Romany Chicken

In 1985 I became a fanatical admirer of the music of Franz Liszt. I also re-read Bram Stoker's Dracula, wherein we find Jonathan Harker dining on a spicy chicken dish prepared with paprika. This recipe is inspired by that sudden passionate obsession for things Hungarian and Romanian. It has evolved over the years and is perhaps my signature recipe. Nothing could be easier to prepare and yet it is wonderful. There is also a grilled version, but I will cover that separately.

We left in pretty good time, and came after nightfall to Klausenburgh. Here I stopped for the night at the Hotel Royale. I had for dinner, or rather supper, a chicken done up some way with red pepper, which was very good but thirsty. (Mem. get recipe for Mina.) I asked the waiter, and he said it was called "paprika hendl," and that, as it was a national dish, I should be able to get it anywhere along the Carpathians. (Dracula, Bram Stoker, pg. 1)


  • Skinless Chicken Breasts, Quarters or Thighs
  • 1 Sliced Yellow Onion
  • 1 Sliced Orange
  • Marsala or Sherry
  • Rice
  • Black Pepper
  • Hot Hungarian Paprika
  • Mace
  • The Method:

    Place the skinless chicken pieces in a baking dish. Splash in enough marsala or sherry to cover the bottom of the dish and make a good gravy base. Dribble with orange juice squeezed from a fresh orange (be sure to pick out any seeds as they will make the sauce bitter!) or else use packaged orange juice. The orange juice isn't absolutely essential, but its nice. Lightly sprinkle black pepper and poultry seasoning (if desired). Encrust the chicken with hungarian paprika. Seriously. Go berserk. Dust with a healthy amount of mace (the spice, naturally, not the self-defense spray!). Arrange the sliced onions around and over the chicken so as to let them cook and brown but so that they will not interfere with the cooking of the chicken.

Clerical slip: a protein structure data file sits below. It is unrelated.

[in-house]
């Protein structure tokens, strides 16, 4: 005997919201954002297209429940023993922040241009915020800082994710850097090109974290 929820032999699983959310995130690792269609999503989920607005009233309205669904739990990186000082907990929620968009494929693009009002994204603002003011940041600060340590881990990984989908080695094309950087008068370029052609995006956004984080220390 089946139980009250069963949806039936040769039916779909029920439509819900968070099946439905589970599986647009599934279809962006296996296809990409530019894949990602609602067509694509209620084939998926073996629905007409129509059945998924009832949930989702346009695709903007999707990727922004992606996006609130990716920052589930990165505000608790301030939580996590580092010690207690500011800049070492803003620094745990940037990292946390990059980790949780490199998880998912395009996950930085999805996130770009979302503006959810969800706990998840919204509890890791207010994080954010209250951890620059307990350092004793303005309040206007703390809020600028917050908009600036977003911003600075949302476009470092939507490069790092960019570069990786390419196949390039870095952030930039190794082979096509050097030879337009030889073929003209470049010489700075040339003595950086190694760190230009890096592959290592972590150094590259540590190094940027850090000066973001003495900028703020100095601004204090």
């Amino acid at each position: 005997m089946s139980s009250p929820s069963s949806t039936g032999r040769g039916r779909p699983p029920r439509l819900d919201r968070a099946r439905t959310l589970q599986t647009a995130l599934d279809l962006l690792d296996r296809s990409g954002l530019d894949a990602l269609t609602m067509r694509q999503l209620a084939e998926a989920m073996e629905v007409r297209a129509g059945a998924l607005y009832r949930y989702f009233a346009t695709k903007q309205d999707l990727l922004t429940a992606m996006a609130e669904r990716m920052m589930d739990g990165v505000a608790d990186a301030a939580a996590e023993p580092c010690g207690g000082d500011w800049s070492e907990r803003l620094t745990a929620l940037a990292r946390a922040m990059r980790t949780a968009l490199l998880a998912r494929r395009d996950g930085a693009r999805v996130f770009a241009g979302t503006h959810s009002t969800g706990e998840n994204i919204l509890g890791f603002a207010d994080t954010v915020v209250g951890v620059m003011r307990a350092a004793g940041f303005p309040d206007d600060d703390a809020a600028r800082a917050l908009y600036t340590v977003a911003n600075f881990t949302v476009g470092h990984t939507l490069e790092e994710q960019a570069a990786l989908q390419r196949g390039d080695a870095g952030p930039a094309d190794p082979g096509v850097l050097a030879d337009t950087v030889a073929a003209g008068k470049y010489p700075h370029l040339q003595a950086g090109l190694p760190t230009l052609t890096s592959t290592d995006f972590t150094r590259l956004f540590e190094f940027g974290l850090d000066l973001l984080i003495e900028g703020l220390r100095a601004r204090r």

Cover and cook on 375 to 425 degrees for 20 minutes. Uncover and cook another 15 to 20 minutes to let the top brown a bit.

    Serve with rice, using the cooked onions and gravy from the baking dish to anoint the rice. Green peas and carrots seem to compliment this dish. I like a spicy zinfandel with this dish, but a riesling or other German white will nicely accompany this as well.

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